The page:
Forty-three undergraduate meteorology students from the College of Earth and Mineral Sciences attended the annual American Meteorological Society (AMS) conference in Seattle, Washington in the last week of January. This was the largest group of student attendees from Penn State and represented one percent of the overall attendees at the conference. Students are members of the Penn State Branch of the AMS (PSUBAMS), Campus Weather Service, and the meteorology honors society.
The theme of the meeting was “Communicating Weather and Climate.” At the students ‘recent meeting back at University Park, they discussed the many lessons they learned. Secretary of the honors society, Chris Slocum stated, “I discovered that it’s important to consider the end-user when communicating scientifically correct forecasts, and also how difficult this can be when forecasts are more uncertain.” He was also surprised to learn how meteorological data informs US intelligence agencies on piracy threats.
Burkely Twiest was surprised to learn that Weather is the most popular Mobile App, but on average people spend only 30 seconds on it. “The whole job of communicating science with the public has to be done quickly,” she commented, and “you have to give them a context they understand.” Ryan Leddy learned that “trust and responsibility are key to effective climate communication.”
Many students commented that their job skills improved by attending the conference. Christine McEnrue and Simone Gliecher found networking to be awkward at first, but as a tag team they approached people and were pleased to find how easy it became. Jeremy Geiger was also amazed to find himself networking on an elevator with the Chief of the National Weather Service.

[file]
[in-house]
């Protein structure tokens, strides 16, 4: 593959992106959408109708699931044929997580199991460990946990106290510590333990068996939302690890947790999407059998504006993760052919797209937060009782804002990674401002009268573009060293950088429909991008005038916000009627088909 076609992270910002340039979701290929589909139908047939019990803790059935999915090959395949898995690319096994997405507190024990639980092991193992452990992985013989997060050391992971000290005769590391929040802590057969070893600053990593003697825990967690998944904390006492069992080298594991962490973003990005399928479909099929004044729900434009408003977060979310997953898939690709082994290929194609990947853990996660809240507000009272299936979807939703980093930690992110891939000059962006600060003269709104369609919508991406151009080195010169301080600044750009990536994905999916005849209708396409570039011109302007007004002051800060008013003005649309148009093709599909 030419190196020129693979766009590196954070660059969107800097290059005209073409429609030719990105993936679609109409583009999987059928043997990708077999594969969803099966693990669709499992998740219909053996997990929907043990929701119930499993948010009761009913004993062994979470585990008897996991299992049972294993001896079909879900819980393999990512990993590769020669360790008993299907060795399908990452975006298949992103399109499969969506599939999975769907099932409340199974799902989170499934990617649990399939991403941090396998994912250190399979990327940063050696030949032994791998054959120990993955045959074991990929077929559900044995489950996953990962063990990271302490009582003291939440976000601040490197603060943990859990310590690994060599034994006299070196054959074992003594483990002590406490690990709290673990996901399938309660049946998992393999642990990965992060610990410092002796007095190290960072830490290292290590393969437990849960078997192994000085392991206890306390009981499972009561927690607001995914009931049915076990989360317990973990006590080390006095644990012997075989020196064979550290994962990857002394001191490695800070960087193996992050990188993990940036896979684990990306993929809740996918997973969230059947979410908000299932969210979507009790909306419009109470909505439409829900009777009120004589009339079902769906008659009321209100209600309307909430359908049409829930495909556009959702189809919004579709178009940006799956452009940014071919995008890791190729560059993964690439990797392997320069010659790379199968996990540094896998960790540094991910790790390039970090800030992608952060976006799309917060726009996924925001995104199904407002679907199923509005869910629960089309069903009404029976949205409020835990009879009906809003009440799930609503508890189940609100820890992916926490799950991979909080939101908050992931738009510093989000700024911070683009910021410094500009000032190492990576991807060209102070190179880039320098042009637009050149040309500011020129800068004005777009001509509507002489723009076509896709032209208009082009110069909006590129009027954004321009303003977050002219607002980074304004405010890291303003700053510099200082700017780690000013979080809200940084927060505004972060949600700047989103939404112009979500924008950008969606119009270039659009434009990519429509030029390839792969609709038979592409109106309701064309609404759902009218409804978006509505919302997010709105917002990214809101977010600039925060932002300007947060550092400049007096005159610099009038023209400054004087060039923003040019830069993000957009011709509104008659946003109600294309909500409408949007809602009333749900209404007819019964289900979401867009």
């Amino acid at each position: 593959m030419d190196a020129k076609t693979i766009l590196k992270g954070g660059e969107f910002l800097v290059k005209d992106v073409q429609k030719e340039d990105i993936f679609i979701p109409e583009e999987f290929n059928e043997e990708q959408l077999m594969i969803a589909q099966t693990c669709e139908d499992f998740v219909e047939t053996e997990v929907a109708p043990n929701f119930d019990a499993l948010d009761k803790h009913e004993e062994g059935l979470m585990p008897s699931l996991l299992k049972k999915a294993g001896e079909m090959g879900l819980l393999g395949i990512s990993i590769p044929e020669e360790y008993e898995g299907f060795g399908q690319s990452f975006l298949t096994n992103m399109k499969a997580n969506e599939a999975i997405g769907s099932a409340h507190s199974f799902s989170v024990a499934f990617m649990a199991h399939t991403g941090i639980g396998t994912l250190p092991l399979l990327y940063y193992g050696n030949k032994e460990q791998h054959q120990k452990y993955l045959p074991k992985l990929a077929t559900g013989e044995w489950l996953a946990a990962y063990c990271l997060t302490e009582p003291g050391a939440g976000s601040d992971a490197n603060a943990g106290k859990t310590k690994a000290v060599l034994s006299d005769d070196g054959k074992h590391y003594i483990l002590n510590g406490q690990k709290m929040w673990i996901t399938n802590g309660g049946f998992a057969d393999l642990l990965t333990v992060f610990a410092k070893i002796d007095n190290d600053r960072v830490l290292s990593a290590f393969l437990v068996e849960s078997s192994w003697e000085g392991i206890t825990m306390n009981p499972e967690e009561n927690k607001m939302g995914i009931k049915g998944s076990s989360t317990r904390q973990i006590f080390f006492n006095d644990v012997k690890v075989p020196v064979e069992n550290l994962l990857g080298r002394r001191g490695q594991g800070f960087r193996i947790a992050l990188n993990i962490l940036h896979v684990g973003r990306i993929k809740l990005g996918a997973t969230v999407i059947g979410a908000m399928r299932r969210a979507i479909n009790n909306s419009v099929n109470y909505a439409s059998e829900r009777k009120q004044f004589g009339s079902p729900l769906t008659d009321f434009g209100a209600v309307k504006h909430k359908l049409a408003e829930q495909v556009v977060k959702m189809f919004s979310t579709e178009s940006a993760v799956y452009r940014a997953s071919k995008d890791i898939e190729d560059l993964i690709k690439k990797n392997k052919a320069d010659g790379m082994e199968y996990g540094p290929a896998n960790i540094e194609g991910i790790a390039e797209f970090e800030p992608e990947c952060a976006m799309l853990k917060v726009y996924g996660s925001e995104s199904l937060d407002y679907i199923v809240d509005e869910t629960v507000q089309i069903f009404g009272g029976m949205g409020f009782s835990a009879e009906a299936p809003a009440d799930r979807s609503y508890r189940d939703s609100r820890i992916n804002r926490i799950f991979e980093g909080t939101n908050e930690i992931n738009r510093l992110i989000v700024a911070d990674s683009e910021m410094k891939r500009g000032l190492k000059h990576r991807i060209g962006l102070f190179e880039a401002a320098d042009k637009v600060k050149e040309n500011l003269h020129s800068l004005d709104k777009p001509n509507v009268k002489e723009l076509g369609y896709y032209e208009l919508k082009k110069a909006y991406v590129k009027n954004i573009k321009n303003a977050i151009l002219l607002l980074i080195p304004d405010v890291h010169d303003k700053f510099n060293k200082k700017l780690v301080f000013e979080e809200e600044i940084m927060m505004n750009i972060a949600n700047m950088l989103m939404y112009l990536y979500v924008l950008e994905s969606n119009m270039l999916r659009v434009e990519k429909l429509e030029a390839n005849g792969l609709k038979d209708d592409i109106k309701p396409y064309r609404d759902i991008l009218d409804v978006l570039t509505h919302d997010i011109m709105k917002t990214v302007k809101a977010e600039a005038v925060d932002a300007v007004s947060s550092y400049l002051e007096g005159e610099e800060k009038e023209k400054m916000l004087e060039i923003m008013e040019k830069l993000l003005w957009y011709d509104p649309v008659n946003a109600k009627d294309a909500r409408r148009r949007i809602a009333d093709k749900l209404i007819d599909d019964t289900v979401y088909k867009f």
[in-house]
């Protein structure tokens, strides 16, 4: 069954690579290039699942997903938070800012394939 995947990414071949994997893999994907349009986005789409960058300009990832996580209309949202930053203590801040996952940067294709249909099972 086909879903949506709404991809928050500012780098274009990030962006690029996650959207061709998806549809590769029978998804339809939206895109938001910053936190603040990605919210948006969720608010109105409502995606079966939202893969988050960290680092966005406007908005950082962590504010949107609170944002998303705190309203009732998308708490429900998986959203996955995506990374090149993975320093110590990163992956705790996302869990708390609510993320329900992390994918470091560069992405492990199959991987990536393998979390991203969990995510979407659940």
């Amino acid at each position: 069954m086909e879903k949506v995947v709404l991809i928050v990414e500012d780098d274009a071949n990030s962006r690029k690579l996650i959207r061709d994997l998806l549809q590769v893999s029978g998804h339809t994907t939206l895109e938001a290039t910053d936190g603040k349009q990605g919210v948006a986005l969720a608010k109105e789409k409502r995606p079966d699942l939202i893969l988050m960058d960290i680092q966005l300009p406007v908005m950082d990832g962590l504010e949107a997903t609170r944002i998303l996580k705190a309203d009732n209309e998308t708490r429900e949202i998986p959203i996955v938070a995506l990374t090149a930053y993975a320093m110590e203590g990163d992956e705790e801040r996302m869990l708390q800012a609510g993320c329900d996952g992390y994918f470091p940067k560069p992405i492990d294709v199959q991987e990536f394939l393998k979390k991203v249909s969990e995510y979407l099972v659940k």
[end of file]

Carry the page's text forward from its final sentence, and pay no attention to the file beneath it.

Information on jobs and graduate schools was helpful to many students. “The biggest thing I took away was not scientific,” stated Jesse Schwakoff. “Even if you think you know what you want to do, keep an open mind.” He discovered that he may want to join the National Oceanic and Atmospheric Administration Corps Officers. As he toured one of their ships, he found himself interested in learning more about their operations under the sea combining meteorology and oceanography. On the other hand, Mary Morris decided after talking to a number of graduate schools, that she’ll probably pursue a higher degree.
Hailey Mitchell announced she learned a new impressive word at the conference: magnetohydrodynamics. Even though she proudly pronounced it with ease, she said her most important lesson was, “The atmospheric science community as a whole is very supportive and encouraging of young scientists.”
This was the first time many students had been to Seattle, and Krista Gibbons made them all laugh when she said, “I learned that pictures lie–the Space Needle is actually smaller than I imagined!” Listening to this lively, dedicated group of Penn State meteorological students come away with so many perceptive observations about their field and their futures is proof of the value of this experience.